Sulfites in Wine

Ever seen the label on a wine bottle that says 'Contains Sulfites' and wondered what that means? Well if you did you should probably have looked it up, maybe in a Wikipedia article. That's what I did.

Long story short, sulfites (also sulphites) are the name for many kinds of compounds containing the sulfite ion, many of which have the capacity to combat bacteria, specifically the kind that would create bad flavors in wine. There are a couple times that sulfites can be added. The first is in the initial picking process. Fresh grapes can be treated with sulfite compounds to kill bacteria and other unwanted yeast strains prior to being crushed and worked.  Also, as I mentioned sulfites can kill yeast, this property is good for stabilizing a wine as it's being bottled. Even if no extra sulfites are added grapes still naturally produce a small amount, as do many other things.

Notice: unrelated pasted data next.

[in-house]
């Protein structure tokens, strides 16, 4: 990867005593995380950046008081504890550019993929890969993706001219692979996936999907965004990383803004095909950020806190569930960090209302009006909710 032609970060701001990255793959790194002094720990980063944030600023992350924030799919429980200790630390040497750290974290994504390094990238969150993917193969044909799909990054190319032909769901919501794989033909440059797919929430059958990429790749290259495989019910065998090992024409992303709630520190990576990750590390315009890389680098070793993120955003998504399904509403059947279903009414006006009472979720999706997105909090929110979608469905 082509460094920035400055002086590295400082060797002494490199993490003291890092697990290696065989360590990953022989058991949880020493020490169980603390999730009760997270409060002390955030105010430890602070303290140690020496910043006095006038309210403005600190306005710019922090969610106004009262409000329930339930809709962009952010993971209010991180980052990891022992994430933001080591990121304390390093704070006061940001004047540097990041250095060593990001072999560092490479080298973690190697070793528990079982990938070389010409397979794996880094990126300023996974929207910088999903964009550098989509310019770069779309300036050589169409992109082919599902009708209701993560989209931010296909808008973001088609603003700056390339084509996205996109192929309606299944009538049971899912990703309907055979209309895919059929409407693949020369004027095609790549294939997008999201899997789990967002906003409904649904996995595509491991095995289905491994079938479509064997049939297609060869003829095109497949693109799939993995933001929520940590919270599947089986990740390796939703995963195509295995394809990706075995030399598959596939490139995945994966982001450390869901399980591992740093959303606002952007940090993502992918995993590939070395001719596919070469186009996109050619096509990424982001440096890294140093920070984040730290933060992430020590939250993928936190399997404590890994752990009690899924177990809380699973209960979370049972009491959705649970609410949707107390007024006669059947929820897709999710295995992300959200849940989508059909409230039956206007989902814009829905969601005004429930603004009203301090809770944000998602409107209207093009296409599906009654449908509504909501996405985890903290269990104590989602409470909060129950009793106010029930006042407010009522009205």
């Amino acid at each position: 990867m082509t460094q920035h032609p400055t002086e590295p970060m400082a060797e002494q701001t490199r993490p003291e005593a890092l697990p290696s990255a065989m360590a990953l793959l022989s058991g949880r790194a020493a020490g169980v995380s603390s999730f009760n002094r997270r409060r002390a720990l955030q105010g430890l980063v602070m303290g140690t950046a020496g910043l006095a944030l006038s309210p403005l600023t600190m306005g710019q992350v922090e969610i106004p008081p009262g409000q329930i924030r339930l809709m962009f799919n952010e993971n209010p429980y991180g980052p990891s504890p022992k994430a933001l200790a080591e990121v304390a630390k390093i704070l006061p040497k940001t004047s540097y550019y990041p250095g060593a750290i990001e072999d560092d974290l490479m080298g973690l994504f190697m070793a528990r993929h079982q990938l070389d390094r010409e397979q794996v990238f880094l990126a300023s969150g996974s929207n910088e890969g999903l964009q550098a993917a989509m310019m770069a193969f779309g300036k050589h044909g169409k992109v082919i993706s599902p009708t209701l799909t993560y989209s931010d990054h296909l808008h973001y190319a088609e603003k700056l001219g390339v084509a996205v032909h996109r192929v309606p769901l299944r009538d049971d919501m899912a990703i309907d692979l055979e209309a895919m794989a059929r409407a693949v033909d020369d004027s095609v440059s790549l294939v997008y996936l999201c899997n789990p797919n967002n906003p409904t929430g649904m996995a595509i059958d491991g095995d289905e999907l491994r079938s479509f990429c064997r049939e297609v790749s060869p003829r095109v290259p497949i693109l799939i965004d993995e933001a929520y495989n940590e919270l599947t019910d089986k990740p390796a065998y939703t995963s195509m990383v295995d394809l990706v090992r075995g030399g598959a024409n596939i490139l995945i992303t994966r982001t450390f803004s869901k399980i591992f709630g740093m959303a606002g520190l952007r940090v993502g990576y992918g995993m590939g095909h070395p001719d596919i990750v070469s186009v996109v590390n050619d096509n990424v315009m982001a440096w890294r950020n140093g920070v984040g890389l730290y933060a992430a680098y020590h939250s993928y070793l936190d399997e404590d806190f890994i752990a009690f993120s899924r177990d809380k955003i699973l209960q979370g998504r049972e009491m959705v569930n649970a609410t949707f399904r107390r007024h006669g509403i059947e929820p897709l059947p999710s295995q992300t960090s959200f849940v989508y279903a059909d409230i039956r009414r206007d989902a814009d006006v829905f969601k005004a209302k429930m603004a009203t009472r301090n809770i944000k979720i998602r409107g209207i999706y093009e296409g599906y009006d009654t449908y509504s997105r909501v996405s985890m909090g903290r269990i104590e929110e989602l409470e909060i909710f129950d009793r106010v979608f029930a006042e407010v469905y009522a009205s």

Now that you know what it's for, why should you care? Some people have a reaction to sulfites similar to an allergy, with symptoms like itchy skin, headaches, and difficulty breathing.

I expect that the cabernet sauvignon concentrate that I bought used sulfites to keep it from spoiling before I got it. The only way to be sure that no extra sulfites are added is to be in control of the whole process from picking to bottling.

For further reading I recommend this article by Bill Zacharkiw